This week saw the start of Black History Month 2018, and to celebrate, the BAME group has asked colleagues from around the business to tell us about black historical figures who mean something to them.
We all recognise the value of positive role models. People from history, public life or closer to home, who’ve done great things, achieved firsts, spoken words that moved or motivated us, or just live their life in a way that makes us want to do better ourselves.
There are far more prominent, successful black people in the media now than in past decades. But in the history taught in our schools, in our statues, guidebooks and blue plaques, even in films and TV, many important black historical figures and events are absent or not as well known. This is a great opportunity to hear a few of those stories.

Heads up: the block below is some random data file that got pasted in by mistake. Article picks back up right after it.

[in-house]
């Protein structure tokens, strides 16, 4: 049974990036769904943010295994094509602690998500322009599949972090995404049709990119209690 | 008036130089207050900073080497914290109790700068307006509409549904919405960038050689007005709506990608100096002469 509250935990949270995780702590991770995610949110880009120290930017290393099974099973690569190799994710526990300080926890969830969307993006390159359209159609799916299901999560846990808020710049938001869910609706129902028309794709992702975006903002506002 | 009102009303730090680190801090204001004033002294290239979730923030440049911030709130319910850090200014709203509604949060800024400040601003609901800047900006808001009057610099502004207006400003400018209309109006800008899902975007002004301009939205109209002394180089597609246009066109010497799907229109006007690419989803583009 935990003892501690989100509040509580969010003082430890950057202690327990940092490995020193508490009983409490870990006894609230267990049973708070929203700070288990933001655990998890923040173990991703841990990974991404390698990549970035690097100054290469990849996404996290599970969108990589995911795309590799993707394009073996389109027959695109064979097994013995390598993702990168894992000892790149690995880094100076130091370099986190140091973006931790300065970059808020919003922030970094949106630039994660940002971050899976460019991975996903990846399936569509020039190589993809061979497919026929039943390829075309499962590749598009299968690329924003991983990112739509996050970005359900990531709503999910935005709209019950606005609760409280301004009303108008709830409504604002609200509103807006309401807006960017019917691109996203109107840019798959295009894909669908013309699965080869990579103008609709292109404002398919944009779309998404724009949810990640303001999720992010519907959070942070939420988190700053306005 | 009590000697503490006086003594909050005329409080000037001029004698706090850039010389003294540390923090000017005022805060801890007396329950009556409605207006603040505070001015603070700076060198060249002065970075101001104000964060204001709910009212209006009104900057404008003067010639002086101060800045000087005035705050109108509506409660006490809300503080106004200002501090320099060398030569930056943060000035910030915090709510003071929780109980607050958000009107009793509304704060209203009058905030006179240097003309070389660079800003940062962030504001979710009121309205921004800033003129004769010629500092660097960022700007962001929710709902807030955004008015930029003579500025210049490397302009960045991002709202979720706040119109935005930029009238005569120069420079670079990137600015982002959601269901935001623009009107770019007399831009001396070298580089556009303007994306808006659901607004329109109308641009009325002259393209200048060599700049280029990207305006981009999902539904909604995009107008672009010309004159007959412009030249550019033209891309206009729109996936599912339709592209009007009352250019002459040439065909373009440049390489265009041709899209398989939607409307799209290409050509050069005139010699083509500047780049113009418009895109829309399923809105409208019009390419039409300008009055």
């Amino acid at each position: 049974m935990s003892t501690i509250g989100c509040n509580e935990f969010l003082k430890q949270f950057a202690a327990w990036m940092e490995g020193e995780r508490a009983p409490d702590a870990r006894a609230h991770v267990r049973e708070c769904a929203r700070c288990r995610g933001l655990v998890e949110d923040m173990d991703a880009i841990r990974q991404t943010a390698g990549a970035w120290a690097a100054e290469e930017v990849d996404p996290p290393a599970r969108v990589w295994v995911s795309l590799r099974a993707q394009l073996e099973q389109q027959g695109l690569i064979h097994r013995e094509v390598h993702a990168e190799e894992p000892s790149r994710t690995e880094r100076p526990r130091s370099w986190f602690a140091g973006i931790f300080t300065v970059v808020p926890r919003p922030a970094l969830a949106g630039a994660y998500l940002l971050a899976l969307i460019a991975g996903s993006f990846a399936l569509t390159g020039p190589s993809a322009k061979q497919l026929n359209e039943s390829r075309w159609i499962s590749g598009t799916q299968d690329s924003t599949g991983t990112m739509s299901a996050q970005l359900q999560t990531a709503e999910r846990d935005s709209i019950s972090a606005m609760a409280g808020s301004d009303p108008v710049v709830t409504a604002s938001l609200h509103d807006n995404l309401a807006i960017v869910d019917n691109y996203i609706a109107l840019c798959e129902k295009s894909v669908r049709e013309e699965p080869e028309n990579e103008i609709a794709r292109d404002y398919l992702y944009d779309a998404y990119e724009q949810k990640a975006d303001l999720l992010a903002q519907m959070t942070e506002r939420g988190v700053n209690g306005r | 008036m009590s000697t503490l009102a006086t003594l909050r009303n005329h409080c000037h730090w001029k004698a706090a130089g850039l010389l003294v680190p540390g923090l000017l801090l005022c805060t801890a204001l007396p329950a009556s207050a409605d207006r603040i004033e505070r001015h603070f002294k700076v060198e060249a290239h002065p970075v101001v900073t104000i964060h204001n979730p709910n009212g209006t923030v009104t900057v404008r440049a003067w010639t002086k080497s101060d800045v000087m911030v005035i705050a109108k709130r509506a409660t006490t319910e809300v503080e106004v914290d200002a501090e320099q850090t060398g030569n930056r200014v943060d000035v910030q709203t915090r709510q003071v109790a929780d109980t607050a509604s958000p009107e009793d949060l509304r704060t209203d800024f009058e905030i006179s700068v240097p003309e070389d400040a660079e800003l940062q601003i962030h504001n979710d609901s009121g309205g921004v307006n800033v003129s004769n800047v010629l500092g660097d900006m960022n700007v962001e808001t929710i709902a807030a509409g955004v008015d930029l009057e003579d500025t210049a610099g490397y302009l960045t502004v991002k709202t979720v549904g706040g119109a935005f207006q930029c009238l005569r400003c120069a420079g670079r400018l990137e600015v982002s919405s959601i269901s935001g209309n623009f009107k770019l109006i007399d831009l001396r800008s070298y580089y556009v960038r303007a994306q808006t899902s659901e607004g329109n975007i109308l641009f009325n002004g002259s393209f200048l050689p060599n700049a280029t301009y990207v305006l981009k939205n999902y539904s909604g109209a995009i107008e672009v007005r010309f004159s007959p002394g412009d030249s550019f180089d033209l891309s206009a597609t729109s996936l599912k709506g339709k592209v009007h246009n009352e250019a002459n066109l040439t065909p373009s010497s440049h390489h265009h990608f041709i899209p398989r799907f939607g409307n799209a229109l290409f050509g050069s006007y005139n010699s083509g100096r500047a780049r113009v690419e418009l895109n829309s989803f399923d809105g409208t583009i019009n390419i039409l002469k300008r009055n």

The first in our series comes from Sharon Gilkes, Digital Channel Director, who shares the story of a woman who inspires her.
“My historical figure is Sojourner Truth (1797-1883).
She was an African-American abolitionist and women’s rights campaigner. In 1851, she gave a famous extemporaneous speech “Ain’t I a woman?” which spoke against the double prejudices of the age; supporting equal rights for blacks and women. You can read about her here.”
Do you have a black historical figure who inspires you? Let us know who they are and why on Yammer, or email firstname.lastname@example.org.